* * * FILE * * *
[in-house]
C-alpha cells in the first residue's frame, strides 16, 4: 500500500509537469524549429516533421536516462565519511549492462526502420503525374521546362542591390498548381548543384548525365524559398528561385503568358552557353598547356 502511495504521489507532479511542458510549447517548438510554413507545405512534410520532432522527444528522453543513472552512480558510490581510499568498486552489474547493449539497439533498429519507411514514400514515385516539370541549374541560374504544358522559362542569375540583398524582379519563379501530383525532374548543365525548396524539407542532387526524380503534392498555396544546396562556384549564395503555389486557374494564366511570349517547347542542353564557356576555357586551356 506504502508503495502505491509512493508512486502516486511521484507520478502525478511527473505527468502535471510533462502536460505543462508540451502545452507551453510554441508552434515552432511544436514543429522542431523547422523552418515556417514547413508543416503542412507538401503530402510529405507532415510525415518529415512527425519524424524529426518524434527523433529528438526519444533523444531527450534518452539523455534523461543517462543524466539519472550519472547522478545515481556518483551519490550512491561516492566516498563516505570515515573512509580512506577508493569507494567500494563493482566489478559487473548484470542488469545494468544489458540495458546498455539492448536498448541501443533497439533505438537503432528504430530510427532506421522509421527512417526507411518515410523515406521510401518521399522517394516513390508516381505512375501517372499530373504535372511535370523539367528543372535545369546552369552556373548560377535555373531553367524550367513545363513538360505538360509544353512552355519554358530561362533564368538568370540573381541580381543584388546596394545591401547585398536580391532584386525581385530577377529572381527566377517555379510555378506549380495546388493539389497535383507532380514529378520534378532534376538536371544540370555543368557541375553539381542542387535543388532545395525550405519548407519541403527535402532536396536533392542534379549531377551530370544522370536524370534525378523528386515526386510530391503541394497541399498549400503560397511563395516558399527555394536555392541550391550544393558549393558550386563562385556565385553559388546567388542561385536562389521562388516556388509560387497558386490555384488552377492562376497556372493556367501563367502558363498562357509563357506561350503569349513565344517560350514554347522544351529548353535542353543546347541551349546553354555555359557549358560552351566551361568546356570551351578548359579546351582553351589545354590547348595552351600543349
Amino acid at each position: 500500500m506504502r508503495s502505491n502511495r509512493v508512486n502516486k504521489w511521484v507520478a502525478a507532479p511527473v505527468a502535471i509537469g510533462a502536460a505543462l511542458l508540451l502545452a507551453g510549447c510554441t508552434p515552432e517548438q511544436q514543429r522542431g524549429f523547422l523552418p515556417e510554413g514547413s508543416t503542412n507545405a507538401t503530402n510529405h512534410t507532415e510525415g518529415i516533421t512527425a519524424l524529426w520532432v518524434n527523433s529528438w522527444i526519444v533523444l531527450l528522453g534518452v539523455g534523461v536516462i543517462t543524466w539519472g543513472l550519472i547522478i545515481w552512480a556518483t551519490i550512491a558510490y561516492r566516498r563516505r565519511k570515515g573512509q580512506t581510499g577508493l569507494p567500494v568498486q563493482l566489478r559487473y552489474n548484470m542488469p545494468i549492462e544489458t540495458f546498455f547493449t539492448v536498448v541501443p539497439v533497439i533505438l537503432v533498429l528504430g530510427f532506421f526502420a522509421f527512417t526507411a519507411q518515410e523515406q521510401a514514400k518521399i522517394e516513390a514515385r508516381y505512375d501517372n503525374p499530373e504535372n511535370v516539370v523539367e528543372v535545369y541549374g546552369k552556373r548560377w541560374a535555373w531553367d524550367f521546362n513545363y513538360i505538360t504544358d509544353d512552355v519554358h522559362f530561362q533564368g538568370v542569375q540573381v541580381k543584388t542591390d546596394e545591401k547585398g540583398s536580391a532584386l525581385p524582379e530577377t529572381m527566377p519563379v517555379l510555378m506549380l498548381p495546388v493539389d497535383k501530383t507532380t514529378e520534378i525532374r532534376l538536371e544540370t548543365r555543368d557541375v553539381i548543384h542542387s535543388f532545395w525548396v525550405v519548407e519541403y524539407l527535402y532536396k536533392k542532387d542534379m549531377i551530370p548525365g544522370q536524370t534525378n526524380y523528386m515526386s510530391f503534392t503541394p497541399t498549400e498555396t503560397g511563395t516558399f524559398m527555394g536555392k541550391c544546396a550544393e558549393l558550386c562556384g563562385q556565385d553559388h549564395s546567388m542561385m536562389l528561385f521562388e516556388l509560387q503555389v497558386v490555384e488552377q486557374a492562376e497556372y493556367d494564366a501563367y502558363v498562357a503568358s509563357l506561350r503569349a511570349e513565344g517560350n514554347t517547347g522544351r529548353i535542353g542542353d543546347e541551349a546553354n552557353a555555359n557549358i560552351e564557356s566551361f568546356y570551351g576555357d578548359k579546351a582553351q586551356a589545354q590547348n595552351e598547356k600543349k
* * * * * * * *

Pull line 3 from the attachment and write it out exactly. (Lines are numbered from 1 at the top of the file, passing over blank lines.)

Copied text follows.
Amino acid at each position: 500500500m506504502r508503495s502505491n502511495r509512493v508512486n502516486k504521489w511521484v507520478a502525478a507532479p511527473v505527468a502535471i509537469g510533462a502536460a505543462l511542458l508540451l502545452a507551453g510549447c510554441t508552434p515552432e517548438q511544436q514543429r522542431g524549429f523547422l523552418p515556417e510554413g514547413s508543416t503542412n507545405a507538401t503530402n510529405h512534410t507532415e510525415g518529415i516533421t512527425a519524424l524529426w520532432v518524434n527523433s529528438w522527444i526519444v533523444l531527450l528522453g534518452v539523455g534523461v536516462i543517462t543524466w539519472g543513472l550519472i547522478i545515481w552512480a556518483t551519490i550512491a558510490y561516492r566516498r563516505r565519511k570515515g573512509q580512506t581510499g577508493l569507494p567500494v568498486q563493482l566489478r559487473y552489474n548484470m542488469p545494468i549492462e544489458t540495458f546498455f547493449t539492448v536498448v541501443p539497439v533497439i533505438l537503432v533498429l528504430g530510427f532506421f526502420a522509421f527512417t526507411a519507411q518515410e523515406q521510401a514514400k518521399i522517394e516513390a514515385r508516381y505512375d501517372n503525374p499530373e504535372n511535370v516539370v523539367e528543372v535545369y541549374g546552369k552556373r548560377w541560374a535555373w531553367d524550367f521546362n513545363y513538360i505538360t504544358d509544353d512552355v519554358h522559362f530561362q533564368g538568370v542569375q540573381v541580381k543584388t542591390d546596394e545591401k547585398g540583398s536580391a532584386l525581385p524582379e530577377t529572381m527566377p519563379v517555379l510555378m506549380l498548381p495546388v493539389d497535383k501530383t507532380t514529378e520534378i525532374r532534376l538536371e544540370t548543365r555543368d557541375v553539381i548543384h542542387s535543388f532545395w525548396v525550405v519548407e519541403y524539407l527535402y532536396k536533392k542532387d542534379m549531377i551530370p548525365g544522370q536524370t534525378n526524380y523528386m515526386s510530391f503534392t503541394p497541399t498549400e498555396t503560397g511563395t516558399f524559398m527555394g536555392k541550391c544546396a550544393e558549393l558550386c562556384g563562385q556565385d553559388h549564395s546567388m542561385m536562389l528561385f521562388e516556388l509560387q503555389v497558386v490555384e488552377q486557374a492562376e497556372y493556367d494564366a501563367y502558363v498562357a503568358s509563357l506561350r503569349a511570349e513565344g517560350n514554347t517547347g522544351r529548353i535542353g542542353d543546347e541551349a546553354n552557353a555555359n557549358i560552351e564557356s566551361f568546356y570551351g576555357d578548359k579546351a582553351q586551356a589545354q590547348n595552351e598547356k600543349k